Andrew Watel grew up in St. Louis, Missouri. He received an undergraduate degree in Painting from The University of California at San Francisco in 1977 and a Master of Fine Art from Yale University in 1983. Upon graduating from Yale, he moved to New York City where he independently pursued painting and teaching. In 1993, as a founding member, he established and developed The Painting Center, an independent non-profit artist run space. He curated several shows there, including the work of such ‘painter’s painters’ as Albert York and Jake Berthot. Twenty-eight years later, The Center remains viable today and offers artists alternative exhibition space. From 2006 until 2017 he taught as an Adjunct Professor of Painting and Illustration at the Rhode Island School of Design. Here he developed his own curricula for beginning and advanced painting and drawing, led seminars and supervised independent projects.
In 2018 he moved from New York to Kansas City to pursue painting full time.
I paint and draw things, but I do not work from life. Although I begin with the object, I paint and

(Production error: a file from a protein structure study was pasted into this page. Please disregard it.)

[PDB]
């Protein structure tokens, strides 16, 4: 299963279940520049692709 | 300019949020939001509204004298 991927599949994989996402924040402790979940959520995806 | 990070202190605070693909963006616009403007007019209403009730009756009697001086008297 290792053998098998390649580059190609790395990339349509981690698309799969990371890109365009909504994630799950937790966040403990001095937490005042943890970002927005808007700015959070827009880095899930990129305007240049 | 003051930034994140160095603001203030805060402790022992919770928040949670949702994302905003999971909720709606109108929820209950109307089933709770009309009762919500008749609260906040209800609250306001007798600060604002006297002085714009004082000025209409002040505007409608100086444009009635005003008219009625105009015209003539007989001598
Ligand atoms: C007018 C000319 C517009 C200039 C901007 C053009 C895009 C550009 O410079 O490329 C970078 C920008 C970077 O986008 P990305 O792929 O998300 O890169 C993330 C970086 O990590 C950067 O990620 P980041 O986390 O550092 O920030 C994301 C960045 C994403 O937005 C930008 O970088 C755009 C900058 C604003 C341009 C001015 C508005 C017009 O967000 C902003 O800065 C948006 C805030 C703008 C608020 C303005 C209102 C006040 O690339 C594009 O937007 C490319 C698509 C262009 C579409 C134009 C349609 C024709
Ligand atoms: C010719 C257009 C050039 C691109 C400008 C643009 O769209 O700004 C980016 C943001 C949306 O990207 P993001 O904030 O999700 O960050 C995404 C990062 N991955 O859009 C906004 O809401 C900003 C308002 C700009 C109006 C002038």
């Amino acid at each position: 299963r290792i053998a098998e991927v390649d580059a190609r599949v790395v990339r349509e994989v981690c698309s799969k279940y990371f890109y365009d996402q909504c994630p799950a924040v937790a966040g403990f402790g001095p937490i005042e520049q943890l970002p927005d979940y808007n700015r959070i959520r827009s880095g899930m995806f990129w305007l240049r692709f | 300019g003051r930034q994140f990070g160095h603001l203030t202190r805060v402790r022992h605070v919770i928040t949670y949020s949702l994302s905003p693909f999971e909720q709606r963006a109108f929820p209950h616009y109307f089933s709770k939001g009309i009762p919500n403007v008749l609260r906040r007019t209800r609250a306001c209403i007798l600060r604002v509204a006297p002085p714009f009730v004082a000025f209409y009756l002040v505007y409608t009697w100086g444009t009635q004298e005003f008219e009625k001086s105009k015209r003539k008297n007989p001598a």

draw from measurement and memory. I choose objects with little meaning or narrative attached. They are anonymous utilitarian objects; a fan, a spring, a tire. I choose them for their formal qualities, their shape, color and geometry. I begin by measuring the object; it’s height, width and depth. Once the dimensions are determined, I place the framework in the center of the page, adjust the drawing, establish the space, and invent the light. Then I begin to draw, and the drawing takes on a life of it’s own. I draw and erase. Things appear and vanish. The process is one of searching, not knowing. The certainty and doubt is in the history of the surface. And the work takes on a new meaning and the subject becomes the work itself.